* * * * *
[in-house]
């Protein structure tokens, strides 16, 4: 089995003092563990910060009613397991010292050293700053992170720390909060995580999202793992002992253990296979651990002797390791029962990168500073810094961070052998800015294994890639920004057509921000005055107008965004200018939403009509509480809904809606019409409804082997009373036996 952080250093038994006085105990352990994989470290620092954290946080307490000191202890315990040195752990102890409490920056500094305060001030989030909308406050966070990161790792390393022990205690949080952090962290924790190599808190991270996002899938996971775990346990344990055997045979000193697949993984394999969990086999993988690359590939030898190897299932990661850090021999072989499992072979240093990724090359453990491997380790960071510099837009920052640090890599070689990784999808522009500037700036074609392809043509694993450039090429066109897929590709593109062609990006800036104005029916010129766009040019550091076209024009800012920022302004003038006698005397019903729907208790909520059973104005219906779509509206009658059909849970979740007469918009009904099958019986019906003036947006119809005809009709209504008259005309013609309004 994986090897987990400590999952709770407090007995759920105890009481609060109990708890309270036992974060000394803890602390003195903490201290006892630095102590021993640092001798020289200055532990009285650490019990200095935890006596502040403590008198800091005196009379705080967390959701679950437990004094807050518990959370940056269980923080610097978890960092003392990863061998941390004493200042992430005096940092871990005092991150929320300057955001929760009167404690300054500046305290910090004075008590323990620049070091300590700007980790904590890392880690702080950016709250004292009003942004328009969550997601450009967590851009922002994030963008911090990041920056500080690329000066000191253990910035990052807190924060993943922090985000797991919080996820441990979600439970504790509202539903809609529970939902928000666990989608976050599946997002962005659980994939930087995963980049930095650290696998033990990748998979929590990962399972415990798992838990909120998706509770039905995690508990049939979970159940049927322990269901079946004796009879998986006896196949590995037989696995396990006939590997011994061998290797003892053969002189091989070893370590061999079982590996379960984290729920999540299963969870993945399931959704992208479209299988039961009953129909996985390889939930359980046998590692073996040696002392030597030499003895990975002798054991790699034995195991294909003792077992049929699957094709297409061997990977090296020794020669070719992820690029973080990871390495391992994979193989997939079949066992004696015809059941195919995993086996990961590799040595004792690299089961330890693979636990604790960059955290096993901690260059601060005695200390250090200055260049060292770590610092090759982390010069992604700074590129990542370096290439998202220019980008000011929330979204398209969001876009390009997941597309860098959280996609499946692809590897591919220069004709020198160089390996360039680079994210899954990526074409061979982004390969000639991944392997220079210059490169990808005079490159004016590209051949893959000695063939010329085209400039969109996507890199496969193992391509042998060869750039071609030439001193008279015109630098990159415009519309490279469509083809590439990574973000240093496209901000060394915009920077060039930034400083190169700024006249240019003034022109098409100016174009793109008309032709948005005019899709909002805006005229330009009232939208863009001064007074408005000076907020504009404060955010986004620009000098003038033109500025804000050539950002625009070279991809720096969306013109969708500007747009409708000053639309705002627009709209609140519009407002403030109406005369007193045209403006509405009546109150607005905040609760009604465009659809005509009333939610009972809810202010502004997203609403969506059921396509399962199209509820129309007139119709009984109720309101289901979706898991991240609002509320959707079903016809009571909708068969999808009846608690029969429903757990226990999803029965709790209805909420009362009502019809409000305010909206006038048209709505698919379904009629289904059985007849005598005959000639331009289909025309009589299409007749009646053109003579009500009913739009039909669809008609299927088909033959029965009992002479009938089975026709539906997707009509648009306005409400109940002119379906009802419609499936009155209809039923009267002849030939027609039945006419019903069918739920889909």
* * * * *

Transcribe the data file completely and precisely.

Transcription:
[in-house]
């Protein structure tokens, strides 16, 4: 089995003092563990910060009613397991010292050293700053992170720390909060995580999202793992002992253990296979651990002797390791029962990168500073810094961070052998800015294994890639920004057509921000005055107008965004200018939403009509509480809904809606019409409804082997009373036996 952080250093038994006085105990352990994989470290620092954290946080307490000191202890315990040195752990102890409490920056500094305060001030989030909308406050966070990161790792390393022990205690949080952090962290924790190599808190991270996002899938996971775990346990344990055997045979000193697949993984394999969990086999993988690359590939030898190897299932990661850090021999072989499992072979240093990724090359453990491997380790960071510099837009920052640090890599070689990784999808522009500037700036074609392809043509694993450039090429066109897929590709593109062609990006800036104005029916010129766009040019550091076209024009800012920022302004003038006698005397019903729907208790909520059973104005219906779509509206009658059909849970979740007469918009009904099958019986019906003036947006119809005809009709209504008259005309013609309004 994986090897987990400590999952709770407090007995759920105890009481609060109990708890309270036992974060000394803890602390003195903490201290006892630095102590021993640092001798020289200055532990009285650490019990200095935890006596502040403590008198800091005196009379705080967390959701679950437990004094807050518990959370940056269980923080610097978890960092003392990863061998941390004493200042992430005096940092871990005092991150929320300057955001929760009167404690300054500046305290910090004075008590323990620049070091300590700007980790904590890392880690702080950016709250004292009003942004328009969550997601450009967590851009922002994030963008911090990041920056500080690329000066000191253990910035990052807190924060993943922090985000797991919080996820441990979600439970504790509202539903809609529970939902928000666990989608976050599946997002962005659980994939930087995963980049930095650290696998033990990748998979929590990962399972415990798992838990909120998706509770039905995690508990049939979970159940049927322990269901079946004796009879998986006896196949590995037989696995396990006939590997011994061998290797003892053969002189091989070893370590061999079982590996379960984290729920999540299963969870993945399931959704992208479209299988039961009953129909996985390889939930359980046998590692073996040696002392030597030499003895990975002798054991790699034995195991294909003792077992049929699957094709297409061997990977090296020794020669070719992820690029973080990871390495391992994979193989997939079949066992004696015809059941195919995993086996990961590799040595004792690299089961330890693979636990604790960059955290096993901690260059601060005695200390250090200055260049060292770590610092090759982390010069992604700074590129990542370096290439998202220019980008000011929330979204398209969001876009390009997941597309860098959280996609499946692809590897591919220069004709020198160089390996360039680079994210899954990526074409061979982004390969000639991944392997220079210059490169990808005079490159004016590209051949893959000695063939010329085209400039969109996507890199496969193992391509042998060869750039071609030439001193008279015109630098990159415009519309490279469509083809590439990574973000240093496209901000060394915009920077060039930034400083190169700024006249240019003034022109098409100016174009793109008309032709948005005019899709909002805006005229330009009232939208863009001064007074408005000076907020504009404060955010986004620009000098003038033109500025804000050539950002625009070279991809720096969306013109969708500007747009409708000053639309705002627009709209609140519009407002403030109406005369007193045209403006509405009546109150607005905040609760009604465009659809005509009333939610009972809810202010502004997203609403969506059921396509399962199209509820129309007139119709009984109720309101289901979706898991991240609002509320959707079903016809009571909708068969999808009846608690029969429903757990226990999803029965709790209805909420009362009502019809409000305010909206006038048209709505698919379904009629289904059985007849005598005959000639331009289909025309009589299409007749009646053109003579009500009913739009039909669809008609299927088909033959029965009992002479009938089975026709539906997707009509648009306005409400109940002119379906009802419609499936009155209809039923009267002849030939027609039945006419019903069918739920889909």